Nevada voters would rather pay more taxes to sustain "safety net" programs such as Medicaid and food stamps than see those services cut.
But Nevadans are less willing to increase taxes to improve those programs, according to a new poll.
"People seem to understand the importance of maintaining some kind of safety net but aren't being very altruistic with their tax dollars right now," said Marvin Longabaugh, a local attorney and president of Magellan Research, which conducted the phone survey of 600 likely voters in Nevada. "They're looking out for themselves."
The poll, commissioned by the Las Vegas Review-Journal, 8NewsNow and Vegas PBS, was conducted Sept. 6-16 and has a margin of error of plus or minus 4 percentage points.
Likely voters were asked whether they would rather raise taxes in Nevada if necessary to improve health and human services, raise taxes just enough to sustain programs at current levels or cut services instead of raising taxes.
About half of respondents said they would raise taxes just enough to sustain programs at current levels.
Voters were more willing to raise taxes to improve mental health care and Medicaid than they were to improve food stamps, welfare and children's programs. About a quarter said they would pay more to improve the former programs, while only about 18 percent said they would pay more to improve the latter.
"They understand we have to have some sort of government health program," Longabaugh said. "We can't just let people die."
The poll also asked voters to rank which programs they were most willing to cut rather than raise taxes and which programs they were most willing to pay more to improve or preserve. Respondents were most willing to reduce or eliminate health care reform passed by Congress and were most willing to accept a tax increase to improve or preserve health care programs such as Medicaid.
More than half of respondents also said they would prefer to opt out of health care reform if participation meant increasing taxes.
Democrats were more willing than Republicans to accept tax increases to improve safety net programs.
Overall, Nevadans seem to understand that the state "currently provides the bare minimum in human services we have to have in order to have a stable society," Assemblywoman Sheila Leslie, D-Reno, said. "We absolutely have to maintain the level of services we have now."
Leslie and others say safety net programs are under-funded in Nevada, especially substance abuse treatment and mental health services.
Recent studies have shown that Nevada has fewer public psychiatric beds per capita than nearly all other states. Nevada's spending on mental health agency services is seventh lowest in the nation.
The percentage of Nevada children diagnosed with mental health conditions who are actually getting treatment for those conditions is among the lowest in the country, according to statehealthfacts.org, a website run by the Henry J. Kaiser Family Foundation. Only six states have a lower percentage.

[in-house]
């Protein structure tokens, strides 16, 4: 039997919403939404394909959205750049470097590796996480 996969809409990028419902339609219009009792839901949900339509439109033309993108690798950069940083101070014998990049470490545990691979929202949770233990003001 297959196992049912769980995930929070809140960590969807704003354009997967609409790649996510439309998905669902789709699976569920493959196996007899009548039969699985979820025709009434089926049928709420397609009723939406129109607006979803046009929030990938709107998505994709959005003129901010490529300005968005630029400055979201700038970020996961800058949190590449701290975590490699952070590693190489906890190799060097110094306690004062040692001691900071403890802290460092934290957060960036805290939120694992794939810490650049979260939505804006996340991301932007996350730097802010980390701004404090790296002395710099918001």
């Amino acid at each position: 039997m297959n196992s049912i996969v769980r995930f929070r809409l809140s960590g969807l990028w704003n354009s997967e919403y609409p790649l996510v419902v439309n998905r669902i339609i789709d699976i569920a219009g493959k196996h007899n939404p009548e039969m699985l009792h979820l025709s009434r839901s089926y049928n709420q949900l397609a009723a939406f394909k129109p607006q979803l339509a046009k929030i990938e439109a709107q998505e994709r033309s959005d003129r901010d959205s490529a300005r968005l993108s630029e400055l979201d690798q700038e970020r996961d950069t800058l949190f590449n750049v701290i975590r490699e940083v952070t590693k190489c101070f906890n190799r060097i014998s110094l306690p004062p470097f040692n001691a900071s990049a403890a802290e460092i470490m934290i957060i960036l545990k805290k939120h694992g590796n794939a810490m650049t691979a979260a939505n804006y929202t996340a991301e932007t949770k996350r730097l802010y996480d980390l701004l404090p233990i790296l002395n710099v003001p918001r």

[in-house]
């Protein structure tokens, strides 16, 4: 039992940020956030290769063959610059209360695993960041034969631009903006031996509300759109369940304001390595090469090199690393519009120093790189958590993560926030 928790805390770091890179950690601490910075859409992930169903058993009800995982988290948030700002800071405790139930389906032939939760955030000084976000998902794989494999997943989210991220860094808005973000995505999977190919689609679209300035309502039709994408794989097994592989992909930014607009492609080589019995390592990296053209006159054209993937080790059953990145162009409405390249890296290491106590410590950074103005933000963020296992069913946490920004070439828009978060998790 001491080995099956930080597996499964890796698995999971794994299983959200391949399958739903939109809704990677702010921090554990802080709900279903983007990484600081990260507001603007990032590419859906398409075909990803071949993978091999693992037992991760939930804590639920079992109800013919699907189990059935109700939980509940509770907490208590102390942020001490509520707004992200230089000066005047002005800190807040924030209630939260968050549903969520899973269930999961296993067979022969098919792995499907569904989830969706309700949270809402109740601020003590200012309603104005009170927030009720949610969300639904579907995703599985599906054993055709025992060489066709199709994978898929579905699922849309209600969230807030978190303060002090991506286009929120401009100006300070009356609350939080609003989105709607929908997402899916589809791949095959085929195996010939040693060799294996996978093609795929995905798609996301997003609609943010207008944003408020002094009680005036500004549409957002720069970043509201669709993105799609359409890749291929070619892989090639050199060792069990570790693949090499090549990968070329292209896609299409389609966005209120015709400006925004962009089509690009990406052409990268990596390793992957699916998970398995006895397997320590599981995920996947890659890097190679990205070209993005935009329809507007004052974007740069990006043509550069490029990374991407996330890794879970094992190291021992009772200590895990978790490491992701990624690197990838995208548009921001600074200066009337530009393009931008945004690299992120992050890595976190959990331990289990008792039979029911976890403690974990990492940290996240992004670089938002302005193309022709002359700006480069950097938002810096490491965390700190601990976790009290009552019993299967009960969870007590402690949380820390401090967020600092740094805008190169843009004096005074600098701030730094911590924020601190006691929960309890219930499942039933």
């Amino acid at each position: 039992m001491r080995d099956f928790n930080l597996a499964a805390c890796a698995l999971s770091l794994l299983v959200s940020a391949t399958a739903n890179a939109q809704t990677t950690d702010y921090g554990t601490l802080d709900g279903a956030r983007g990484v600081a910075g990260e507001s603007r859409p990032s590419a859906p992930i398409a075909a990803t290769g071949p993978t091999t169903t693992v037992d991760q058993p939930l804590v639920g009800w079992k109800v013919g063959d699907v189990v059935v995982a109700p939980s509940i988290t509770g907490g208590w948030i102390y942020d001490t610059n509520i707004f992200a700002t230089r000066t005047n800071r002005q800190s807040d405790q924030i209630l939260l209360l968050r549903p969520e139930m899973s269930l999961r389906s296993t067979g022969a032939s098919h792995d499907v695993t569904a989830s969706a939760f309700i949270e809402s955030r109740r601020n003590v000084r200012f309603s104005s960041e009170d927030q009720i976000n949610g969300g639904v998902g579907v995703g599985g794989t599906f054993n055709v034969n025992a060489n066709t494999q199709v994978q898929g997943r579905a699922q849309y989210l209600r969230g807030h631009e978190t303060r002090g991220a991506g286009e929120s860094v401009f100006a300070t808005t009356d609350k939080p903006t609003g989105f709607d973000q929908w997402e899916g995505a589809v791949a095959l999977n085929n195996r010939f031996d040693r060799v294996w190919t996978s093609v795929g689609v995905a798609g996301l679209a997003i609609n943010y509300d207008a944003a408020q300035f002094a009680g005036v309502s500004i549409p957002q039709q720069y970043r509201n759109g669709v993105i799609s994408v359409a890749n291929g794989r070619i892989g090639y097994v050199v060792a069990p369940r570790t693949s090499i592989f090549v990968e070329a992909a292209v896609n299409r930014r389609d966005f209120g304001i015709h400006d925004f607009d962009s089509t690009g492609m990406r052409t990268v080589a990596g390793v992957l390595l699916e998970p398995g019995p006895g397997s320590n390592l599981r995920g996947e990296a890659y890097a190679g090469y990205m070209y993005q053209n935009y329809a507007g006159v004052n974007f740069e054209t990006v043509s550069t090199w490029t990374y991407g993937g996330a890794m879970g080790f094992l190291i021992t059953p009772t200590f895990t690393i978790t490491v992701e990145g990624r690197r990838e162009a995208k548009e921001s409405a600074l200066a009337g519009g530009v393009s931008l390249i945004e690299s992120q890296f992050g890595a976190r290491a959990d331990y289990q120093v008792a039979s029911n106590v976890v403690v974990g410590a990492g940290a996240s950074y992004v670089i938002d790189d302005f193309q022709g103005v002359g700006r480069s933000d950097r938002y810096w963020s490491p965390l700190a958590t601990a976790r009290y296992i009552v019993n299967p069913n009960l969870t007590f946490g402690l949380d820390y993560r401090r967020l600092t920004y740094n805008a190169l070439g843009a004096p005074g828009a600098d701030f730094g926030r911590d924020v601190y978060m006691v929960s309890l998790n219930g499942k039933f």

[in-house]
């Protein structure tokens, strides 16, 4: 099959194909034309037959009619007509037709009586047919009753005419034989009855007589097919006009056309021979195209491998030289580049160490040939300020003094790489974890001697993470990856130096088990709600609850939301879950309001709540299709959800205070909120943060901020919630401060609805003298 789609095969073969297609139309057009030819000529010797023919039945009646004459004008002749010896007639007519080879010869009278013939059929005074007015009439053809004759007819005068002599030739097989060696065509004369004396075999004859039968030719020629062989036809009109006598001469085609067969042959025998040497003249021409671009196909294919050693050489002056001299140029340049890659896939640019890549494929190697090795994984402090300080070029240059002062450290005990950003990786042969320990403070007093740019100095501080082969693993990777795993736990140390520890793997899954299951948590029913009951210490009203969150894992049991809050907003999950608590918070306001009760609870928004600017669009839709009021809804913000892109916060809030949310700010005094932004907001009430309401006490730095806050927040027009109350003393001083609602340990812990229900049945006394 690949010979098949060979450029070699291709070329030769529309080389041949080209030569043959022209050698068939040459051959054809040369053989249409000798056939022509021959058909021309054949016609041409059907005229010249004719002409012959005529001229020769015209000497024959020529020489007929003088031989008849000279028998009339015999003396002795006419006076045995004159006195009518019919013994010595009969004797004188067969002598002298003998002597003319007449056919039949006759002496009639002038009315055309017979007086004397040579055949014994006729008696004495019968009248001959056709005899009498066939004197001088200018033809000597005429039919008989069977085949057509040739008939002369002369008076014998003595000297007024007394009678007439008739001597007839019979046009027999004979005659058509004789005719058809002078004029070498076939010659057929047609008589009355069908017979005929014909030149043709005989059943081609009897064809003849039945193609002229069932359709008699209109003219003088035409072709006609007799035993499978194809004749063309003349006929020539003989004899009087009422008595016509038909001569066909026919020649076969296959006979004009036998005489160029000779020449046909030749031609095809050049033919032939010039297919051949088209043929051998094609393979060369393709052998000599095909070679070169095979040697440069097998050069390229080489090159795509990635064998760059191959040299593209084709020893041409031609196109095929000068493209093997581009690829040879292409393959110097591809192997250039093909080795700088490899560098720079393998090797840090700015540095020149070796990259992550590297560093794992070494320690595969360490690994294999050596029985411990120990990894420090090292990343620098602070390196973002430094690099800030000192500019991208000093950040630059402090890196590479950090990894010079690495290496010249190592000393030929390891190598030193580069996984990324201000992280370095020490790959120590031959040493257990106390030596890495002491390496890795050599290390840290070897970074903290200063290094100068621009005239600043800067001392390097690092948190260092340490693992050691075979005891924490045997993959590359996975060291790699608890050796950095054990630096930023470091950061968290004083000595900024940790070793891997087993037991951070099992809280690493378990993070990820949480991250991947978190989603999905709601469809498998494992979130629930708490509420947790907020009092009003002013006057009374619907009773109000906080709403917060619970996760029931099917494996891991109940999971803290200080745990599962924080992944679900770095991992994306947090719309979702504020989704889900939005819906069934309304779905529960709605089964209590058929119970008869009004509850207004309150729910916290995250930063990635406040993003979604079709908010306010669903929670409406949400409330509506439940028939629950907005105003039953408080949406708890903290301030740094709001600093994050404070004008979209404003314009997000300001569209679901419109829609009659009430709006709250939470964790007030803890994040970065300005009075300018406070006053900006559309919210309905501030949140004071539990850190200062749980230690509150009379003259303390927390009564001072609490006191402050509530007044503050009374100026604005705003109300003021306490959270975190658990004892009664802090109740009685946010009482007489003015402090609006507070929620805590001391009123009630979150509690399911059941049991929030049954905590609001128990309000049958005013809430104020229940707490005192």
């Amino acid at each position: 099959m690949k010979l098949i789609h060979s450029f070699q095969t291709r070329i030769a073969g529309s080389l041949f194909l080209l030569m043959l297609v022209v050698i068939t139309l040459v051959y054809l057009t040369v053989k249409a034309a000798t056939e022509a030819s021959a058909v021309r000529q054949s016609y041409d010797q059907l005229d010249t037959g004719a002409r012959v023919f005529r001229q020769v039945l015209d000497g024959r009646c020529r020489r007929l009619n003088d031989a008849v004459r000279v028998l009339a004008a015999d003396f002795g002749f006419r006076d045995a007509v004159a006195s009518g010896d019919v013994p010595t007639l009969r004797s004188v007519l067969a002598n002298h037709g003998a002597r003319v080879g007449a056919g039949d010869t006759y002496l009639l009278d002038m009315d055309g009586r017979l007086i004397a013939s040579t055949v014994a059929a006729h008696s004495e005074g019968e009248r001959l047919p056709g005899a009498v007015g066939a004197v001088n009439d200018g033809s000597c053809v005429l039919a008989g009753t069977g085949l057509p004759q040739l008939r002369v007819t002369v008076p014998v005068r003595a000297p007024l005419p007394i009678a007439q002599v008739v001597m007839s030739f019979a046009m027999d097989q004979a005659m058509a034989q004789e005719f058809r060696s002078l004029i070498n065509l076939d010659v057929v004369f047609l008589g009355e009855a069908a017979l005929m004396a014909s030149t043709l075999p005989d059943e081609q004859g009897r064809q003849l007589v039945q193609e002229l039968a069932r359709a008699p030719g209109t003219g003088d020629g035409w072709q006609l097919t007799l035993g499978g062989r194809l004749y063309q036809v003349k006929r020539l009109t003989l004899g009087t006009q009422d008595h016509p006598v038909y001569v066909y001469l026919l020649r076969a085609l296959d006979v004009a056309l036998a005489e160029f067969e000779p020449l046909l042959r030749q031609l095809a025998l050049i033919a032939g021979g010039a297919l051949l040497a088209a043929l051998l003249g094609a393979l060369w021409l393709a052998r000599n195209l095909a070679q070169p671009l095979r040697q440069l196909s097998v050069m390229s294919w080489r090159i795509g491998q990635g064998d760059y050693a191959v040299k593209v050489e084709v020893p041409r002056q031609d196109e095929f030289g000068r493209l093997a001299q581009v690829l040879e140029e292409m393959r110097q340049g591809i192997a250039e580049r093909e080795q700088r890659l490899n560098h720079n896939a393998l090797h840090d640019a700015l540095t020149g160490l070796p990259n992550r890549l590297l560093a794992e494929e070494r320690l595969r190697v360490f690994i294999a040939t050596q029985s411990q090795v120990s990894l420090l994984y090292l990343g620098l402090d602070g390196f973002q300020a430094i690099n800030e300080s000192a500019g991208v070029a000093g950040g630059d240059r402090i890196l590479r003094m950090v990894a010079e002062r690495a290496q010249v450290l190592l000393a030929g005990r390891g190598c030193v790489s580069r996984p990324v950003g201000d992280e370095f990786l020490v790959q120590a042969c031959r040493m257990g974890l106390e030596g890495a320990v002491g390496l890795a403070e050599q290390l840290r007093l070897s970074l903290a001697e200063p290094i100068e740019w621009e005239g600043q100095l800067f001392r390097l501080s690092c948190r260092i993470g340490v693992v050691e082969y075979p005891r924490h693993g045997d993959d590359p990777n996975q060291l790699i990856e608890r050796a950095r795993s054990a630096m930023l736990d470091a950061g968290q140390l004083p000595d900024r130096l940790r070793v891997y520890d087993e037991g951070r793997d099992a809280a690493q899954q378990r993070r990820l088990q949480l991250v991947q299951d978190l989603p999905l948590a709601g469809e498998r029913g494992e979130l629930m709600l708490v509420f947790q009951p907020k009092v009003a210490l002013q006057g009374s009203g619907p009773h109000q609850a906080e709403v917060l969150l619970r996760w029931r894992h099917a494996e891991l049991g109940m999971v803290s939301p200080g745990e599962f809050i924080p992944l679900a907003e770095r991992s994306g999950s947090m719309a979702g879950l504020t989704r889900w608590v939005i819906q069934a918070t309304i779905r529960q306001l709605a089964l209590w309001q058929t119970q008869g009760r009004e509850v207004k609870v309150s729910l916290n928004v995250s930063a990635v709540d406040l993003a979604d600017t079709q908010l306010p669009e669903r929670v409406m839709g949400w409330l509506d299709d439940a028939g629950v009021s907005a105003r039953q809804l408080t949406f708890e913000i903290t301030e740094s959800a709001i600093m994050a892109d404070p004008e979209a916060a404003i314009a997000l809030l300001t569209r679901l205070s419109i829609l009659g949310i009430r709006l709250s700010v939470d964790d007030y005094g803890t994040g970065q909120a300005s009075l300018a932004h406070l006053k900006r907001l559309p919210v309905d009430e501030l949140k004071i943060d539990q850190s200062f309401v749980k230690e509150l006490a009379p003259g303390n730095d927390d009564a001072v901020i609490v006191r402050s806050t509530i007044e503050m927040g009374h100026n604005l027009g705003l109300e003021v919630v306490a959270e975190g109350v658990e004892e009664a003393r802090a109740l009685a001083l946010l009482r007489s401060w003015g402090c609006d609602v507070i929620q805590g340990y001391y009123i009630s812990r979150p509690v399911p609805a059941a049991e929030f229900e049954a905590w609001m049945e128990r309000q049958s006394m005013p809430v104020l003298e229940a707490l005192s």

Leslie said any cuts to mental health services could create a "public health crisis," overwhelming hospital emergency rooms with the mentally ill.
"Nevada is definitely in danger of going backward," she said.
Overall funding for health and human services in Nevada has plummeted at the same time need has skyrocketed because of the recession, said Nancy McLane, director of social services in Clark County. Any service that is not considered absolutely "medically necessary" is in danger of being slashed further, including programs that help children, seniors and the disabled, she said.
"We are so bare bones right now," she said. "I feel bad for anyone who has to actually make the truly impossible choices" of what to cut.
Earlier this year, state legislators found themselves having to decide whether to cut funding for adult diapers, dentures and eyeglasses for the poor and disabled. The diaper allowance was cut, while the other services were maintained.
Many of the safety net services the state provides are mandated by federal or state law and must be funded to a certain level, said Ben Kieckhefer, spokesman for the state's Department of Health and Human Services.
The number of people on Medicaid in Nevada has risen to a record 270,178, according to the state. Medicaid is a federal program administered and partly funded by states, which means Nevada must foot some of the bill. It takes up about 15 percent of the state's general fund, the largest expenditure within Health and Human Services, Kieckhefer said.
Medicaid pays for 50 percent of nursing home beds nationwide and is the primary provider of health insurance for children in the child welfare system, he said.
The number of Nevadans receiving food stamps so far this year is 299,168 -- up from 209,999 in 2009 and 147,361 in 2008. Food stamp benefits are federally funded, but the state is required to pay half of the program's local administrative costs, which will cost Nevada about $15.8 million this year, Kieckhefer said.
Supplemental funding for such services in Nevada historically has been slim, particularly compared to other states, he said.
"Nevada has maintained these programs as last resorts for people who need help," he said. "It truly is a safety net. That's consistent with what Nevadans tend to think it should be."
Contact reporter Lynnette Curtis at lcurtis@review journal.com or 702-383-0285.